By Howard J. Bennett
Aside from sunburn, the biggest concern most beachgoers have is getting sand on their pizza or being stung by a jellyfish bobbing around in the water. But there are thousands of creatures in the ocean, including some pretty gross ones. My three favorites are the hagfish, sea cucumbers and starfish.
The hagfish is one of the most disgusting inhabitants in the world. The reason the hagfish gets this dubious honor is because it is so gross in so many ways. Consider the following:
• It has an ugly eel-like body with a jawless, tube-shaped mouth that is surrounded by tentacles.
• It is both a scavenger and a predator, but has a ghastly way of eating. A hagfish enters its prey through the animal’s mouth, gills or anus and eats its way out!
• Because the hagfish has a preference for bottom feeding, its primary food source is dead animals. This can make it look like a dead fish is moving as the hagfish eats its insides.
• It produces a tremendous amount of thick slime when threatened or startled. The hagfish is able to do this because its skin excretes mucus and filaments that absorb large amounts of seawater. Once released, this material morphs into huge globs of thick, gelatinous goo. Check out the following link if you’d like to see hagfish slime in the making: HYPERLINK “http://www.metacafe.com/watch/1597296/hagfish_and_the_disgusting_slime/” http://www.metacafe.com/watch/1597296/hagfish_and_the_disgusting_slime/
Because sea cucumbers don’t have lungs, they do not breathe in the traditional sense of the word. However, like most sea creatures, they still get their oxygen from water and the water they “breathe” enters their bodies through their anus. The reason this occurs is because the animal’s gills are located just inside its rear end.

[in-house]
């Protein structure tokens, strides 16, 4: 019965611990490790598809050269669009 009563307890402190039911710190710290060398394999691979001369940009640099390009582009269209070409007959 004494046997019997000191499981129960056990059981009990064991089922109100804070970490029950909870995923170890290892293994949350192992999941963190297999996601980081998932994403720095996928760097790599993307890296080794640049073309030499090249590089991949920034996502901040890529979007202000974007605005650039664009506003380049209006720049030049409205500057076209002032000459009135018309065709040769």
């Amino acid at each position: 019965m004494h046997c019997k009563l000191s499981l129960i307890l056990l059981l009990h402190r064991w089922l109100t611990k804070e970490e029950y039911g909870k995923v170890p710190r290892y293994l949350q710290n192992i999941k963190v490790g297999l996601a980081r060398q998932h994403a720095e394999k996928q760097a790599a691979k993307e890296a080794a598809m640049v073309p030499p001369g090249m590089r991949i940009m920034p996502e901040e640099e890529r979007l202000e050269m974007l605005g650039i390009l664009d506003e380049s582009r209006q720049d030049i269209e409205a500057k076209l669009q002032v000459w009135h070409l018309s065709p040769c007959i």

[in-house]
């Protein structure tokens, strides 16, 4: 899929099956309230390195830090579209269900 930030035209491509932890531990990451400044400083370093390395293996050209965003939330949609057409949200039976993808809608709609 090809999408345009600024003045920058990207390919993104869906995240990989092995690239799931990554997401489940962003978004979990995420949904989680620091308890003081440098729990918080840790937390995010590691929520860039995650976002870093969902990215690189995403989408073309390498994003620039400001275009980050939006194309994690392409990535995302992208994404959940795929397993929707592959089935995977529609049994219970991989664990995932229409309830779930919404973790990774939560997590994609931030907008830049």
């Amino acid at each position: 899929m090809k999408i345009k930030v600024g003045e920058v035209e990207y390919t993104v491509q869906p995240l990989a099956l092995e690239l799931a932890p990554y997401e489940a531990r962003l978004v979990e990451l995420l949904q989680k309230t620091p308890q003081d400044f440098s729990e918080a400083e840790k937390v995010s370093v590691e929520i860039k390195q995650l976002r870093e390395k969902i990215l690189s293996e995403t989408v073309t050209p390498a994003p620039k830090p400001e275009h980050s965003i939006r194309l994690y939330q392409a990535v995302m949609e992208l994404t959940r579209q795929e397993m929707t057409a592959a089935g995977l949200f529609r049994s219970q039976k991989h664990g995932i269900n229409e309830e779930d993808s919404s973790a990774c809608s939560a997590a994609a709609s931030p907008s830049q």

Seawater isn’t the only thing that enters a sea cucumber’s bottom. A handful of fish, most commonly pearl fish, have evolved an interesting relationship with sea cucumbers. Young pearl fish swim into a sea cucumber’s anus and use it for three reasons: (1) protection from predators, (2) a source of nutrients, and (3) a place to hangout until they enter their adult stage of life. Since the pearl fish neither harms nor helps the sea cucumber, this is referred to in biology as a commensal relationship.
The balance between predator and prey is often bizarre. Most starfish live on shelled animals like clams. (The clam’s defensive weapon is its shell.) When it’s feeding time, a starfish surrounds its prey with its strong arms. Then, it uses its arms to pry a tiny opening where the animal’s shells come together. The starfish then pushes its stomach out through its mouth and inserts it inside the clamshell. Now defenseless, the clam can do nothing but lie there while the starfish eats it. Once dinner is over, the starfish withdraws its stomach, “zips up,” and goes on its way.
It’s too bad kids aren’t built like starfish. That way, you could plop your stomach onto your dinner plate and “eat” your fruits and vegetables without having to taste them!
© 2012 Howard J. Bennett. All Rights Reserved.
(First published in the Washington Post 6/9/09.)
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please visit Dr. B’s website at www.howardjbennett.com.